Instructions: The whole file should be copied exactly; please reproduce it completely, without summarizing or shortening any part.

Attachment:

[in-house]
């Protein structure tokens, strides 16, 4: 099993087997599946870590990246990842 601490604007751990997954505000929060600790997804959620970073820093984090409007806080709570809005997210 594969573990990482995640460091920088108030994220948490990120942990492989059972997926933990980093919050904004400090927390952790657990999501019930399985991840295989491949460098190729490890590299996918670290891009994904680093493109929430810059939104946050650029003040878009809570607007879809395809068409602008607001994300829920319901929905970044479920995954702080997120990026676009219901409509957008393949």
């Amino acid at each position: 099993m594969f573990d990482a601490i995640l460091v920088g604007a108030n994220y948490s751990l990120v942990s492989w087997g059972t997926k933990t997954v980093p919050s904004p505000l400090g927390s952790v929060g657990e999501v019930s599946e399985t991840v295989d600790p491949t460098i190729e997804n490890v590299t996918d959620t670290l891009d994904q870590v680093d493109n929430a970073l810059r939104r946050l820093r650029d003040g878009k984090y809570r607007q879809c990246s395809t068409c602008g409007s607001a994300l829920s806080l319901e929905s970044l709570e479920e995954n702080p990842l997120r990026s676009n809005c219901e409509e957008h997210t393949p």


[in-house]
């Protein structure tokens, strides 16, 4: 099993087997599946870590990246990842 601490604007751990997954505000929060600790997804959620970073820093984090409007806080709570809005997210 594969573990990482995640460091920088108030994220948490990120942990492989059972997926933990980093919050904004400090927390952790657990999501019930399985991840295989491949460098190729490890590299996918670290891009994904680093493109929430810059939104946050650029003040878009809570607007879809395809068409602008607001994300829920319901929905970044479920995954702080997120990026676009219901409509957008393949």
């Amino acid at each position: 099993m594969f573990d990482a601490i995640l460091v920088g604007a108030n994220y948490s751990l990120v942990s492989w087997g059972t997926k933990t997954v980093p919050s904004p505000l400090g927390s952790v929060g657990e999501v019930s599946e399985t991840v295989d600790p491949t460098i190729e997804n490890v590299t996918d959620t670290l891009d994904q870590v680093d493109n929430a970073l810059r939104r946050l820093r650029d003040g878009k984090y809570r607007q879809c990246s395809t068409c602008g409007s607001a994300l829920s806080l319901e929905s970044l709570e479920e995954n702080p990842l997120r990026s676009n809005c219901e409509e957008h997210t393949p």